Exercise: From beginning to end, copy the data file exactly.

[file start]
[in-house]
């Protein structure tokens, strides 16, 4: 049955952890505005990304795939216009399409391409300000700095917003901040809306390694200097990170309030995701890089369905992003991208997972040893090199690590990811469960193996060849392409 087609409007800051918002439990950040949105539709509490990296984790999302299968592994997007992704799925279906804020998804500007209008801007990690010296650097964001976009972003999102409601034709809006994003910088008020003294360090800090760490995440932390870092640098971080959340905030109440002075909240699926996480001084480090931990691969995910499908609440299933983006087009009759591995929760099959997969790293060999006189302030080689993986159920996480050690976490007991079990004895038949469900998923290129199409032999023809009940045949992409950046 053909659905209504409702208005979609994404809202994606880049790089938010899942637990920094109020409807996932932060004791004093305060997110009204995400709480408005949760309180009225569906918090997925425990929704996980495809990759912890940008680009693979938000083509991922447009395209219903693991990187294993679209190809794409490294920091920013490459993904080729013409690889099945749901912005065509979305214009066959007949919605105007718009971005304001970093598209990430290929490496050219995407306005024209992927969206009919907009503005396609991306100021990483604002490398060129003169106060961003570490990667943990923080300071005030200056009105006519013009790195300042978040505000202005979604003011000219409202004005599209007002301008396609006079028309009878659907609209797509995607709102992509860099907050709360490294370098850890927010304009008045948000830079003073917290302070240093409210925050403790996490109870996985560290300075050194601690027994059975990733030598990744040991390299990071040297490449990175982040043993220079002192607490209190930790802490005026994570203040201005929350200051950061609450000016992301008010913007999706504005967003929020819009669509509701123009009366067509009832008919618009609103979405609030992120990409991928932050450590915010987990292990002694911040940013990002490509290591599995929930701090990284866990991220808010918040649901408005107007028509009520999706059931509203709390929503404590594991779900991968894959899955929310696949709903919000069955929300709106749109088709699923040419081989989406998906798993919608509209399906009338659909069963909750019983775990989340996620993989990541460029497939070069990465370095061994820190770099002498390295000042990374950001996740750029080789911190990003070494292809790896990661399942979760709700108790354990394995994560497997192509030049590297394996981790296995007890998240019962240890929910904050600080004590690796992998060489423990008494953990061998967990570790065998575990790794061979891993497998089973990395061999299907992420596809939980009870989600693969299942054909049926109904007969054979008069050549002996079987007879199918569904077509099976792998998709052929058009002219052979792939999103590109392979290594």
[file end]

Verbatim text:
[in-house]
């Protein structure tokens, strides 16, 4: 049955952890505005990304795939216009399409391409300000700095917003901040809306390694200097990170309030995701890089369905992003991208997972040893090199690590990811469960193996060849392409 087609409007800051918002439990950040949105539709509490990296984790999302299968592994997007992704799925279906804020998804500007209008801007990690010296650097964001976009972003999102409601034709809006994003910088008020003294360090800090760490995440932390870092640098971080959340905030109440002075909240699926996480001084480090931990691969995910499908609440299933983006087009009759591995929760099959997969790293060999006189302030080689993986159920996480050690976490007991079990004895038949469900998923290129199409032999023809009940045949992409950046 053909659905209504409702208005979609994404809202994606880049790089938010899942637990920094109020409807996932932060004791004093305060997110009204995400709480408005949760309180009225569906918090997925425990929704996980495809990759912890940008680009693979938000083509991922447009395209219903693991990187294993679209190809794409490294920091920013490459993904080729013409690889099945749901912005065509979305214009066959007949919605105007718009971005304001970093598209990430290929490496050219995407306005024209992927969206009919907009503005396609991306100021990483604002490398060129003169106060961003570490990667943990923080300071005030200056009105006519013009790195300042978040505000202005979604003011000219409202004005599209007002301008396609006079028309009878659907609209797509995607709102992509860099907050709360490294370098850890927010304009008045948000830079003073917290302070240093409210925050403790996490109870996985560290300075050194601690027994059975990733030598990744040991390299990071040297490449990175982040043993220079002192607490209190930790802490005026994570203040201005929350200051950061609450000016992301008010913007999706504005967003929020819009669509509701123009009366067509009832008919618009609103979405609030992120990409991928932050450590915010987990292990002694911040940013990002490509290591599995929930701090990284866990991220808010918040649901408005107007028509009520999706059931509203709390929503404590594991779900991968894959899955929310696949709903919000069955929300709106749109088709699923040419081989989406998906798993919608509209399906009338659909069963909750019983775990989340996620993989990541460029497939070069990465370095061994820190770099002498390295000042990374950001996740750029080789911190990003070494292809790896990661399942979760709700108790354990394995994560497997192509030049590297394996981790296995007890998240019962240890929910904050600080004590690796992998060489423990008494953990061998967990570790065998575990790794061979891993497998089973990395061999299907992420596809939980009870989600693969299942054909049926109904007969054979008069050549002996079987007879199918569904077509099976792998998709052929058009002219052979792939999103590109392979290594």